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Thursday, November 28, 2013

Mistake #5 of 7: Not creating an employee handbook.

This is part 5 of a 7 part series highlighting common legal missteps of small businesses.

Mistake #5: Not creating an employee handbook.

An employee handbook is an important communication tool between your business and its employees.   An employee handbook should set forth the policies of your entity, thereby establishing your expectations of your employees and describing what your employees can expect from you.  The violation of these policies creates the basis to terminate an employee for misconduct.   The failure to promulgate these policies could result in the company being forced to pay unemployment to a terminated employee despite the company believing that the termination was justified.  Often, employee handbooks cover the following:  General Employment Information, Anti-discrimination/harassment Policies, Compensation Policies, Standards of Conduct, Safety and Security, Computer Policies, Employee Benefits, Leave Policies, Non-disclosure and Conflict of Interest Policies

General Employment Information – Your handbook should provide a summary of your business.   In addition, you should provide information about probation periods, termination and resignation procedures, and relocation and transfer procedures, as applicable. 

Anti-discrimination/ harassment Policies – Discrimination and harassment in the workplace are serious issues with serious penalties.   It is important that you be pro-active and inform your employees of the standards of conduct in which they are expected to discharge their duties.  Moreover, it is important you establish a formal procedure for reporting violations of these policies, investigating whether a violation has occurred, and disciplinary actions should it be determined a violation occurred.  Establishing these policies can help insulate a company from acts of harassment and discrimination in the work place.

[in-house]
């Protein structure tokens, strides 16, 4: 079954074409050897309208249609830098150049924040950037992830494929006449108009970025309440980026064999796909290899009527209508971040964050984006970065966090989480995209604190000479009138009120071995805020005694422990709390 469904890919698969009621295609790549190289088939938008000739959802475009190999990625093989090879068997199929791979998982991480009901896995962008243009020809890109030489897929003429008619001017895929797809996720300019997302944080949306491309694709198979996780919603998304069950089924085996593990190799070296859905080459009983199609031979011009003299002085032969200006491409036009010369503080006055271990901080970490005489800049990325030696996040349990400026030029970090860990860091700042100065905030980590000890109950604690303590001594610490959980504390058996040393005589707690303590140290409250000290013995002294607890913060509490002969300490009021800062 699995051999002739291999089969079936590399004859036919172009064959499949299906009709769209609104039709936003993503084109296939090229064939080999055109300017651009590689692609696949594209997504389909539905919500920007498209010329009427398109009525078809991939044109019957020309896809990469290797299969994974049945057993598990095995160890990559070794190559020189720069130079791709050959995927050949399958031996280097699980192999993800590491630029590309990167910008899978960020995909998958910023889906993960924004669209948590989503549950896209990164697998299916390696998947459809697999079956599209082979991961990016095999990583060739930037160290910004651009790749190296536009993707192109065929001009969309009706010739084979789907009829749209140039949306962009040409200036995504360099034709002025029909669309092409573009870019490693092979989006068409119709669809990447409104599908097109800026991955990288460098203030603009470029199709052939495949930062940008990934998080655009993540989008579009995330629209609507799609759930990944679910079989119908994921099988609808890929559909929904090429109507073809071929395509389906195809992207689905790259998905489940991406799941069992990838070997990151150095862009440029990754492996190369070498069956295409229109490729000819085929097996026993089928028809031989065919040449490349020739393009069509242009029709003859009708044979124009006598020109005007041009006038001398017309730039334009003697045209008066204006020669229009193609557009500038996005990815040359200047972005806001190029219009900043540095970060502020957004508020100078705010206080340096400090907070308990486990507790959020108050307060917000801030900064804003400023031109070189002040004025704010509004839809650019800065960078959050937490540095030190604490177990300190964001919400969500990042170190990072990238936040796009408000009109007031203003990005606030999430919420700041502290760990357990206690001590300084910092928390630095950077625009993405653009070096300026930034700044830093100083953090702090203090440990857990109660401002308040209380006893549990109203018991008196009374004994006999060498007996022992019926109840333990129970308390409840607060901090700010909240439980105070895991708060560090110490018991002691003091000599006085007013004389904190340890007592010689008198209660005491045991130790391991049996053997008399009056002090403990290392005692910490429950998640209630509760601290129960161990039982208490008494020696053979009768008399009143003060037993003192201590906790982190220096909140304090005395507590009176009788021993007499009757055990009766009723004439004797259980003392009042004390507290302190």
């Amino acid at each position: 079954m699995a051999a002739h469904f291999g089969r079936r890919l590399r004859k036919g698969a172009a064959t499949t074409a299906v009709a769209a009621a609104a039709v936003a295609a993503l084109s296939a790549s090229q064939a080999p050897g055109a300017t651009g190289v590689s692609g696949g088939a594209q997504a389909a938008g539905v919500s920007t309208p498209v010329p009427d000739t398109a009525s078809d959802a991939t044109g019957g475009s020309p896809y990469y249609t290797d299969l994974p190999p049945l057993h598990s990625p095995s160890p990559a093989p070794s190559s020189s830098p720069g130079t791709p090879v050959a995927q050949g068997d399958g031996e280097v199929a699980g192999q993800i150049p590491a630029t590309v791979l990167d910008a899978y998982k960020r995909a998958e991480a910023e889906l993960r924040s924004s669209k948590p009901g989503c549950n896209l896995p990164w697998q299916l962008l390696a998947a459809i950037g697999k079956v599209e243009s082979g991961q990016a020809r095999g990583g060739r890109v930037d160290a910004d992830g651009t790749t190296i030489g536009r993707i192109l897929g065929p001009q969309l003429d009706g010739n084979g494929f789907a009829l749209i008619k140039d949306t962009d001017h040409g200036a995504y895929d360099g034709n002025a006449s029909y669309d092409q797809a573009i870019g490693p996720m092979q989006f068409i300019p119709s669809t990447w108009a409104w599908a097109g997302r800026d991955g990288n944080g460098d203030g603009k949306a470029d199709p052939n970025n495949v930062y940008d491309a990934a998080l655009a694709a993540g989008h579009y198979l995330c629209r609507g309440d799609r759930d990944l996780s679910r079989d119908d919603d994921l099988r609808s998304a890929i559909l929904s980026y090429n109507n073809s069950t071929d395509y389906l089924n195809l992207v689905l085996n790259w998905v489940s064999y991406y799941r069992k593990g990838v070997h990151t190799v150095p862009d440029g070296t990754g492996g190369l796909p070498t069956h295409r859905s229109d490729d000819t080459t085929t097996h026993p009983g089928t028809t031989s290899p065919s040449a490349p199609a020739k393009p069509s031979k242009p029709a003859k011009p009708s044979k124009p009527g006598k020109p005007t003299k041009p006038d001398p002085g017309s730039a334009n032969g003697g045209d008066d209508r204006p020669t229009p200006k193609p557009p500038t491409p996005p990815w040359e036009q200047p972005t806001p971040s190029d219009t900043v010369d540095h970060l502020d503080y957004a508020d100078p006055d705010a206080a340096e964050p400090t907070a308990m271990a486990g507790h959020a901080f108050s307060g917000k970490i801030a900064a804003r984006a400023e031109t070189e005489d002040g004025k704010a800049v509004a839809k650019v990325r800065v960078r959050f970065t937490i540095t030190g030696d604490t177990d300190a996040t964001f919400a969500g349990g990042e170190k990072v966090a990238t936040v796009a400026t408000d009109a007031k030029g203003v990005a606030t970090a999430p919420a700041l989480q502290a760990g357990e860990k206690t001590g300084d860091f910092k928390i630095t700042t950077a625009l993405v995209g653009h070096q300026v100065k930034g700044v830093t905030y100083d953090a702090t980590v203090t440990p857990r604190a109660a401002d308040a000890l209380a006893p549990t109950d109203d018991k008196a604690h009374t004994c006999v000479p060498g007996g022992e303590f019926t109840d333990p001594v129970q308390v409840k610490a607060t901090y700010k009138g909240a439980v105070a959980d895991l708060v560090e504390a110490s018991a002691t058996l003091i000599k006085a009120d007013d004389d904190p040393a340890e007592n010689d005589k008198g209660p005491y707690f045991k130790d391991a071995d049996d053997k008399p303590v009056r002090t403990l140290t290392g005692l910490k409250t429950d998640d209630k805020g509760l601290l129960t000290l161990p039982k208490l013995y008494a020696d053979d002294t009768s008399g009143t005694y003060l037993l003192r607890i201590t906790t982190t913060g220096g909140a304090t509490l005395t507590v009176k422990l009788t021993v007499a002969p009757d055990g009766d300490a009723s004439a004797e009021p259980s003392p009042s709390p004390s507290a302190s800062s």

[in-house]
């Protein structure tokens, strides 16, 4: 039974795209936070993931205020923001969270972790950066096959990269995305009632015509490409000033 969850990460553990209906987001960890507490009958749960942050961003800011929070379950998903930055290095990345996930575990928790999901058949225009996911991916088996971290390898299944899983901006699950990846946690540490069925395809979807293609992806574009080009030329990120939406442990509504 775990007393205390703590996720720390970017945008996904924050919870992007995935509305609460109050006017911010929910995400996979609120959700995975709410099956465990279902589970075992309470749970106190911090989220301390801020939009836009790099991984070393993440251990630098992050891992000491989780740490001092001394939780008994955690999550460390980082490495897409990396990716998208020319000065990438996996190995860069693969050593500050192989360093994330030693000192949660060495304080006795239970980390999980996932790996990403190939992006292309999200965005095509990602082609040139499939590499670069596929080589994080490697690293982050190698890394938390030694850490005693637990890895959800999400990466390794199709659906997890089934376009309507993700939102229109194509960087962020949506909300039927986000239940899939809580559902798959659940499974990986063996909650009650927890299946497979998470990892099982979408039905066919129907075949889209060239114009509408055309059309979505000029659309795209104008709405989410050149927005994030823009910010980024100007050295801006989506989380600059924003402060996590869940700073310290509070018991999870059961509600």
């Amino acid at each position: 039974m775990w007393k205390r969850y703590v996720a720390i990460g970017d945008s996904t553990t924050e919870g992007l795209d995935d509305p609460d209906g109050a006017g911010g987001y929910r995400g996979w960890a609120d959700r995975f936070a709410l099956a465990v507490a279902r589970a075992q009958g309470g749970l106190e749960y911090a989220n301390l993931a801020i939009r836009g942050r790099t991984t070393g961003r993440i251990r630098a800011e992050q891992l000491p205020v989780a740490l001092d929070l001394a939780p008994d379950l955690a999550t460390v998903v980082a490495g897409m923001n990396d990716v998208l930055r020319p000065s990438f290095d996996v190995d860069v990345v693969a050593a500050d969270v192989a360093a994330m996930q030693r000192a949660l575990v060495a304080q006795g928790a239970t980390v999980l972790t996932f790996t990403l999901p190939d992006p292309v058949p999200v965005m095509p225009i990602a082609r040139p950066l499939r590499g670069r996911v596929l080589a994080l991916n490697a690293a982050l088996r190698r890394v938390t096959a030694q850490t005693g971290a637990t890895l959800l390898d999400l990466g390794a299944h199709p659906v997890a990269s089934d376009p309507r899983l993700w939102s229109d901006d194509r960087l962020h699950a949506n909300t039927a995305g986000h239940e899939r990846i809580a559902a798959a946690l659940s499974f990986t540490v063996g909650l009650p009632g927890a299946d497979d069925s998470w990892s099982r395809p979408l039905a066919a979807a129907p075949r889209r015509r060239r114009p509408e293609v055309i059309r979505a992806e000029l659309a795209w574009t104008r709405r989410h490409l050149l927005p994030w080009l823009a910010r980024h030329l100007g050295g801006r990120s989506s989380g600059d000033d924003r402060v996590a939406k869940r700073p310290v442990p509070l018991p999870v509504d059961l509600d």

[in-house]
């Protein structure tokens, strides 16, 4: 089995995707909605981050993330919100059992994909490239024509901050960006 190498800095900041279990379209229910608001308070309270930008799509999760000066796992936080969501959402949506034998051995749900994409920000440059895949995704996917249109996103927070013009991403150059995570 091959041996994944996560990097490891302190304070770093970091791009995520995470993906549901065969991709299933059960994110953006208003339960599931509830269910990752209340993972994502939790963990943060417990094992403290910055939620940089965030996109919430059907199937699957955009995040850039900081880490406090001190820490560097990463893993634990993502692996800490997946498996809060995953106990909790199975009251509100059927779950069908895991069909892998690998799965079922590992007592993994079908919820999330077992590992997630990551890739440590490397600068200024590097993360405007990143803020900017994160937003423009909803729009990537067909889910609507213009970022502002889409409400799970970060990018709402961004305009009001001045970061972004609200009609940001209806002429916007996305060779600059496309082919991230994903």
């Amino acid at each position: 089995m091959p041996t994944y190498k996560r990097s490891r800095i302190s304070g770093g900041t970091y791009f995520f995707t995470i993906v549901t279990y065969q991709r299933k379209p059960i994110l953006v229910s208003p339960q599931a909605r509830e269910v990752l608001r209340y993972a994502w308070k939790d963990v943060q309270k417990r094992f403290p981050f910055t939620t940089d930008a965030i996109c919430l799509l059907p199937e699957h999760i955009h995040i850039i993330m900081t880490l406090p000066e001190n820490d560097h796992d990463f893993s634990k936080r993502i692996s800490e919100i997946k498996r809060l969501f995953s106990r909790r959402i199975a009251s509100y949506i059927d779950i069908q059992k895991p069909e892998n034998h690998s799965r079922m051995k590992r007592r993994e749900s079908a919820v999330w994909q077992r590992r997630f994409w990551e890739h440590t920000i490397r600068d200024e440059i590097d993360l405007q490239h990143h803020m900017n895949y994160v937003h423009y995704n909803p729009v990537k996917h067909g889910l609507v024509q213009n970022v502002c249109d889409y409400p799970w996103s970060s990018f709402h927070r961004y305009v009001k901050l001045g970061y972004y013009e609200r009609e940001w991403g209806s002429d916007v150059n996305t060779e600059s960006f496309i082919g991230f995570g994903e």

Compensation Policies – Your handbook should discuss your policies of frequency of payment, timekeeping responsibilities, bonus structure, if any, salary increase structure, if any, and breaks.  You should also discuss your legal obligation regarding overtime pay and that you will make appropriate deductions for federal and state taxes.

Standards of Conduct – You should document the standards of conduct to which you expect your employees to adhere, including any dress code, if applicable.  Also, if you are engaged in a business that is regulated by the government, reproduce the relevant legal obligations.

Safety and Security – Pursuant to the Occupational Safety and Health Act (“OSHA”), you must provide a safe workplace; free from recognized hazards that cause, or are likely to cause, death or physical harm to your employees.   These laws also require employees to notify management of accidents, injuries and other matters.   The OSHA regulations and employee notification procedures should be documented in your handbook.  Additionally, your handbook should document any security requirements, such as locking of lockers, doors, computers or filing cabinets.

Computer Policies – Your handbook should outline policies for appropriate computer use including the use of company Facebook, Twitter, Instagram and other social media accounts.  It should also document steps your employees should take to protect personal identifiable information of your customers.

Employee Benefits – It is important that you document any benefit programs and eligibility requirements, including any benefits that you are required to provide by law.

Leave Policies – Your handbook should document the leave policies required by law (family medical leave, jury duty, military leave, and time off for court cases and voting).  In addition, you should explain the company’s policies for vacation, sick leave, holiday and bereavement.

Non-disclosure and Conflict of Interest Policies – While these are not legally required, Non-disclosure agreements and Conflict of Interest Policies help protect trade secrets and proprietary information of your company.

Moisan Legal P.C. is a boutique law firm focusing on representing entrepreneurs and businesses in a variety of legal issues.   Matthew J. Moisan can be reached at 646.741.5222.


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